Proponents say Nonni could add another pair of eyes on vulnerable people (e.g., children and adults with disability labels). While this sounds like a wonderful tool to help keep certain people safe, what about the implications of this overreliance on technology for hyper-surveillance? What do we give up when we invite drones like this into our lives? People with visible disabilities already live in a world where their every move is scrutinized and judged by the able-bodied masses. How can the safety of the person be assured without resorting to the ever present eye in Nonni? What does Nonni say about paternalistic attitudes towards people with disability labels? Where is the line between invasion of privacy and safety?
We often hear calls for increased camera surveillance when police wrongfully shoot a person of color. We look to place cameras in every classroom to hold teachers more accountable for the outcomes of their students. We all live in a world where everyone has a camera in their pocket or handbag. Does this technology actually create a safer society? Does it hold some people more accountable for their actions? Maybe. Maybe not. I don’t have the answer to these questions, but I for one would feel a bit creeped out if I had a drone following my every move. For now, I’m sticking with my post-its.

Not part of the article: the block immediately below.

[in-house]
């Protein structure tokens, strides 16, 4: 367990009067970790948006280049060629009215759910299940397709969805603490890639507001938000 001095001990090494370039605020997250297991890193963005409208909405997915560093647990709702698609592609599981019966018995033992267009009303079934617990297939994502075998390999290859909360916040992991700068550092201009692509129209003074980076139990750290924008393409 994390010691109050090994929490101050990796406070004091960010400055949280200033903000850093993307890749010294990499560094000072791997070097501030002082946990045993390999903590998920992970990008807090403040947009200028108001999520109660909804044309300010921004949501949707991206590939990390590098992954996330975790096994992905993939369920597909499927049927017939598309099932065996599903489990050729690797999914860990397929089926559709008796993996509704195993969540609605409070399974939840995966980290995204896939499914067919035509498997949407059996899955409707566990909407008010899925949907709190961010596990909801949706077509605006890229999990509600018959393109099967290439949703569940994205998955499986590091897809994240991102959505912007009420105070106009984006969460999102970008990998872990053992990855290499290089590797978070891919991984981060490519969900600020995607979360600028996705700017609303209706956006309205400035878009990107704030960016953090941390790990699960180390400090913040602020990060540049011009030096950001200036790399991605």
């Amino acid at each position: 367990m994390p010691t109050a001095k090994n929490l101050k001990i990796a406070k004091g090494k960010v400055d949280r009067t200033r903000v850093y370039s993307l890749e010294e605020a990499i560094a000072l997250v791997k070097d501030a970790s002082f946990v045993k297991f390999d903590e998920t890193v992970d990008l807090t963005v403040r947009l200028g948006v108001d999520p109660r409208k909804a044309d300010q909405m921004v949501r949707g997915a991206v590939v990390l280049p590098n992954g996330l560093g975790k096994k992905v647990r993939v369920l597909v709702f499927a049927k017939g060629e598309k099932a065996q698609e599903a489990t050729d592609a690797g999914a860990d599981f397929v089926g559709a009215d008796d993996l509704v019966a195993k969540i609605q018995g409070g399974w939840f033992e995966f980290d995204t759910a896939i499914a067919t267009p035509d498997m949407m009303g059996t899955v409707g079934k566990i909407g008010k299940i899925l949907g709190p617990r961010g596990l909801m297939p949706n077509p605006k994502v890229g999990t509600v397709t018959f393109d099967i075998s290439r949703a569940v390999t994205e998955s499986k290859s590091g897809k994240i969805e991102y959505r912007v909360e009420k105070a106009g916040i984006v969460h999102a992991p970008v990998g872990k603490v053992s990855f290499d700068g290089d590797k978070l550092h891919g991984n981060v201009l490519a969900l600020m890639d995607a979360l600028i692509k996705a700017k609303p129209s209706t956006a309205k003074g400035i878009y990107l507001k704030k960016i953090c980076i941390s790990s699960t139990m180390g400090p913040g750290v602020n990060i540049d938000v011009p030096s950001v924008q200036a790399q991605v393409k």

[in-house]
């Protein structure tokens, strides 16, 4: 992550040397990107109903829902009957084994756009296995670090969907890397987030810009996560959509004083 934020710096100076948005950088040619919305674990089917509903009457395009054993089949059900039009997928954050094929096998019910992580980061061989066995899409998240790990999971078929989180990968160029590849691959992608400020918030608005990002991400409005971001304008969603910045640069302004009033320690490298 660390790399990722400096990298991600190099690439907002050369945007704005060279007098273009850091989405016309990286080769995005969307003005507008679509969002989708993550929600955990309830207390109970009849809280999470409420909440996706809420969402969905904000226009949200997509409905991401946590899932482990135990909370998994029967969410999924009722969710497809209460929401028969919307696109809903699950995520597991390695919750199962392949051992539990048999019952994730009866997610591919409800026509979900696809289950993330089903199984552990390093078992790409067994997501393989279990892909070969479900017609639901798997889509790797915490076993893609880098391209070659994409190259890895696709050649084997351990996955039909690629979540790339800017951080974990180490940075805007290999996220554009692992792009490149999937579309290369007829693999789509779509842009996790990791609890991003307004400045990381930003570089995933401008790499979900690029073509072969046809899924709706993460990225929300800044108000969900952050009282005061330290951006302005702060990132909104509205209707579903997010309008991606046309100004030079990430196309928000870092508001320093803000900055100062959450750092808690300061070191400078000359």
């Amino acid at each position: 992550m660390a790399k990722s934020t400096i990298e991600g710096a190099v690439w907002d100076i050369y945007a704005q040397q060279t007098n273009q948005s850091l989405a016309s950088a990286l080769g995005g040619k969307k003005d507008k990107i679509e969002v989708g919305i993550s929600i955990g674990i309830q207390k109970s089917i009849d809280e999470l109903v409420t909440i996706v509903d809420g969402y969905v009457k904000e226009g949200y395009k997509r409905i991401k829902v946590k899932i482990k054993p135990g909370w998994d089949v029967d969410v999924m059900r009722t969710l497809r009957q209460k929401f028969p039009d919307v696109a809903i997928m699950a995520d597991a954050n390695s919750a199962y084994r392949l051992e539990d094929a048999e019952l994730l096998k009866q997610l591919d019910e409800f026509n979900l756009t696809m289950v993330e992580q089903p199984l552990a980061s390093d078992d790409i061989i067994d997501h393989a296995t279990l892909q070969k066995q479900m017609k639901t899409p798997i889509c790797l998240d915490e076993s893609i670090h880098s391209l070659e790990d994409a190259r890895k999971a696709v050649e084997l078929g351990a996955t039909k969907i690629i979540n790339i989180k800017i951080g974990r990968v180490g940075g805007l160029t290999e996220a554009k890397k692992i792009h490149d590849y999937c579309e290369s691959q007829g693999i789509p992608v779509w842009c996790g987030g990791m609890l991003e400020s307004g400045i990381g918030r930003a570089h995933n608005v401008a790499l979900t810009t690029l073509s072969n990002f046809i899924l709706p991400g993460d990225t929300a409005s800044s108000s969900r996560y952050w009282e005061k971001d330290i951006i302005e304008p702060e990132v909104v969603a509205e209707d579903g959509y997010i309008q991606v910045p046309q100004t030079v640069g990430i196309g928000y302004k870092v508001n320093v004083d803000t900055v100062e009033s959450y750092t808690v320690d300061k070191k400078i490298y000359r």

For more on Christine Carr and her Nonni drone, check out this link: https://www.disabilityscoop.com/2017/05/17/mom-designs-drone-track-wander/23719/
On March 22, 2017, the United States Supreme Court decided Endrew v. Douglas County School District, holding that in order to meet its substantive obligation under the Individuals with Disabilities Education Act (IDEA), a school must provide a free appropriate public education (FAPE) to a child with a disability by offering an Individualized Education Program (IEP) “reasonably calculated to enable a child to make progress appropriate in light of the child’s circumstances.”
With “[m]ore than one billion [or 15% of] people in the world living with some form of disability,” as reported by the World Health Organization (WHO), there is little doubt that they are especially affected by armed conflicts. Indeed, it is estimated that the prevalence of disability “is likely to increase to 18-20% in conflict-affected populations.”
And so it begins. With a barrage of controversial and polarizing Cabinet nominations, Trump further polarized the country and ignited national debates on everything from “pay to play” politics, to environmental pseudoscience, and the need for political experience in DC. During Senate confirmation hearings, educators and families of children with disabilities were shocked as they watch the confused, now confirmed, Secretary of Education Betsy DeVos provide her testimony.
Celebration of International Day of Persons with Disabilities should be accompanied by reflection for the global human rights movement. Honest reflection compels a consideration as to whether and how Amnesty International – and the human rights movement as a whole – is accommodating persons with disabilities and the disability rights agenda in its human rights work. This is especially germane in the light of the 10 year anniversary of the 2006 adoption of the Convention on the Rights of Persons with Disabilities (CRPD).